3.  Don’t judge all telephone fundraising by looking just at bad programs.

I’m amazed at how many TERRIBLE telephone fundraising calls I receive. I suspect that the charities responsible are either disappointed with their program results, don’t know enough to be disappointed, or think they’re doing the best they can.

Let’s face it. If your calls are bad, your results will be bad. Remember the old adage, “Garbage in, garbage out.” Not all calling programs are of equal quality. If you’re not getting the results you want, look for opportunities to improve before abandoning the entire medium. You wouldn’t stop your direct mail efforts because one mailing didn’t do well, would you?

October 3, 2016

A Powerful Lesson about #Philanthropy from 2 Celebrities

When I was a young boy, I learned a valuable idiom:

You can’t judge a book by its cover.”

My parents wanted me to appreciate that before you can know or judge something, you first need to take a closer look to develop a deeper understanding.

But, is the idiom correct? For fun, I thought I’d see if it is strictly true when it comes to fundraising. Okay, I’m admittedly a nerd. However, I identified a worthwhile lesson when I explored the issue during philanthropy conversations I had recently with Carl Hiaason, the award-winning journalist and novelist, and Alton Brown, the Food Network star and cookbook author.

Michael Rosen and Carl Hiaasen at the Free Library of Philadelphia.

Michael Rosen and Carl Hiaasen at the Free Library of Philadelphia.

With best-selling book titles including Strip Tease (made into movie), Hoot (also made into a film), Basket Case, Bad Monkey, Skinny Dip and, his latest, Razor Girl, it’s impossible to know what charitable causes interest Hiaason. However, when reading his novels, you’ll find more than quirky characters and over-the-top funny, satirical plots. You’ll also discover underlying messages that are pro-environment. In some of his books, protecting the environment is the plot.

I wondered if the passionate content of Hiaason’s novels could offer a clue to which charitable causes interest the author. So, I asked him. Hiaason responded:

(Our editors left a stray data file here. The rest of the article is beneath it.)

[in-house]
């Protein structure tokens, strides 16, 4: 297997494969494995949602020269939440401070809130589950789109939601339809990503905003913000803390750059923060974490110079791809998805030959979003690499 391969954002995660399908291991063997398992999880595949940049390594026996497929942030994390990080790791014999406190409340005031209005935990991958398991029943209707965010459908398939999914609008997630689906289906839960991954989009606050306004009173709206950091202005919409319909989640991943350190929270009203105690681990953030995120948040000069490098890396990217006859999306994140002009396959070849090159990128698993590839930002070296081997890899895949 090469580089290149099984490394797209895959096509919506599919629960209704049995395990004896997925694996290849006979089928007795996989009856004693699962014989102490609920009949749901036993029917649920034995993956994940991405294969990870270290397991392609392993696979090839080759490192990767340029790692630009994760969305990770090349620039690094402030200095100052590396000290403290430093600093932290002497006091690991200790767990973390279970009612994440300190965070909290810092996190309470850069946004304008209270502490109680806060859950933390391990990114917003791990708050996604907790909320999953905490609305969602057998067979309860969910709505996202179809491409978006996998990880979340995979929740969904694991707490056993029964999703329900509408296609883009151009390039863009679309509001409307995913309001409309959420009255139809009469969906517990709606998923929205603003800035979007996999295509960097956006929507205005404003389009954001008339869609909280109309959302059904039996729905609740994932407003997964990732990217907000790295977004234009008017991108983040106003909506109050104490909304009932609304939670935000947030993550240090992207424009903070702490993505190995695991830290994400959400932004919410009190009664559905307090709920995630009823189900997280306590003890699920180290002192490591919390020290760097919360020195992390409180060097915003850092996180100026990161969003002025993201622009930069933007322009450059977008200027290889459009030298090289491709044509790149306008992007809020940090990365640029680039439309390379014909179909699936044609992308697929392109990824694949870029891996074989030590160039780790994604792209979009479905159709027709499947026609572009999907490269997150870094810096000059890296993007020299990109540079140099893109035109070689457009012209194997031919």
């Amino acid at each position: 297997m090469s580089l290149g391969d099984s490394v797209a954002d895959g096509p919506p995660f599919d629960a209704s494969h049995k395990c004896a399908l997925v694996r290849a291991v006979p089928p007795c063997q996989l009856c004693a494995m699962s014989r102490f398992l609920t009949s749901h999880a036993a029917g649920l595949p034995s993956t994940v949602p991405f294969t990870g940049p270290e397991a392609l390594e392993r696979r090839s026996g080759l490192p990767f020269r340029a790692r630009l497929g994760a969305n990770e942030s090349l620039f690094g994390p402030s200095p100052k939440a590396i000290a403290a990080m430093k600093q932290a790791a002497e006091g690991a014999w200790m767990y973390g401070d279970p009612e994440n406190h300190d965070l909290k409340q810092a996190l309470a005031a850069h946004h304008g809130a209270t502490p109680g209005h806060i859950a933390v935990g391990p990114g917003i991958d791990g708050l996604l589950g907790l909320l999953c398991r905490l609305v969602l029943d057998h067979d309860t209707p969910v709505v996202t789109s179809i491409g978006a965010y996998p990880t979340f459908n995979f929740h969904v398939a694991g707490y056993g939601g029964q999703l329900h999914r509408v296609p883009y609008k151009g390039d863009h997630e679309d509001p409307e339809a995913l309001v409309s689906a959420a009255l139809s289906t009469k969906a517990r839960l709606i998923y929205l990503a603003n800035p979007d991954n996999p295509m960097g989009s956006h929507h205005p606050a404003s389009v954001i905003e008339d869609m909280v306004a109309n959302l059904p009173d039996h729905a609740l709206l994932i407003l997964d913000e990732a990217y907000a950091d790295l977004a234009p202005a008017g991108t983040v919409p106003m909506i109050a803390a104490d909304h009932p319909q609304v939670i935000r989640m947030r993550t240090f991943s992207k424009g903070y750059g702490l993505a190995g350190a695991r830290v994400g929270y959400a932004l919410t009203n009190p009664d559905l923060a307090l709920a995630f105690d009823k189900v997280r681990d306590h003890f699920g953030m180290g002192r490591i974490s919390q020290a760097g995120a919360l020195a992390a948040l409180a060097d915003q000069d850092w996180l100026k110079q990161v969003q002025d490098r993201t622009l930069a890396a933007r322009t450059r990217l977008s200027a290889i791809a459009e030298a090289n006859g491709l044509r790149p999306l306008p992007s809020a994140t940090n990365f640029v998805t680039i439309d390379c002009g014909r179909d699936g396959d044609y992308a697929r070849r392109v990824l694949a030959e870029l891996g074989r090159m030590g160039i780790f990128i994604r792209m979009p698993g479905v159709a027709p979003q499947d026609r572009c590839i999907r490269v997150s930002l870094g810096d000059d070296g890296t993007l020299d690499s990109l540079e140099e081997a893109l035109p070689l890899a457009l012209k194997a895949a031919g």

I really don’t want to say that I endorse anybody… [However,] I’ll tell you that in the past I’ve supported, as a private citizen, the Earth Justice Legal Defense Fund [Earthjustice]. It’s phenomenal; they do great work; it’s basically a law firm that takes on big polluters in Florida and the rest of country.”

Hiaason also supports the Everglades Foundation, which raises funds for groups trying to clean up the Everglades.

After reading just a few of his books, it’s easy to see that environmental protection is important to Hiaason. So, I was not surprised to learn about his favorite charities.

Alton Brown and Michael Rosen at the Free Library of Philadelphia.

Alton Brown and Michael Rosen at the Free Library of Philadelphia.

With Brown, it is even easier to guess where his philanthropic passion lies. Brown has hosted top-rated Food Network shows including Good Eats, Iron Chef America, and Cutthroat Kitchen. He’s also written eight books including his latest: Alton Brown: EveryDayCook.

While clues to Hiaason’s philanthropic interest could be found in the pages of his books, I believed Brown’s could be found right on the covers. So, I asked him what his favorite charity is. Brown told me:

I support many charities, but I particularly like Heifer International.”

Heifer International is a charity seeking to end hunger and poverty around the world. Given Brown’s passion for food, it’s not at all surprising that he would support a cause related to food and hunger.

Here are some takeaways for you:

June 14, 2016

Happy Days are Here Again … for Now

Charitable giving in the USA reached a record high for the second year in a row, according to the newly released Giving USA 2016: The Annual Report on Philanthropy for the Year 2015, a publication of Giving USA Foundation, researched and written by the Indiana University Lilly Family School of Philanthropy.

While the news is good, storm clouds are gathering on the horizon. You need to hear both the good and the troubling news. I’ve tried to distill the most relevant, overarching information for you and provide you with some tips to help you be more successful moving forward. While I would normally advise against sharing lots of statistics, I nevertheless think you’ll appreciate these numbers.

Source Pie Chart_June 13 2016Researchers estimate that giving totaled $373.25 billion in 2015.

That new peak in contributions represents a record level whether measured in current or inflation-adjusted dollars. In 2015, total giving grew 4.1 percent in current dollars (4.0 percent when adjusted for inflation) over 2014.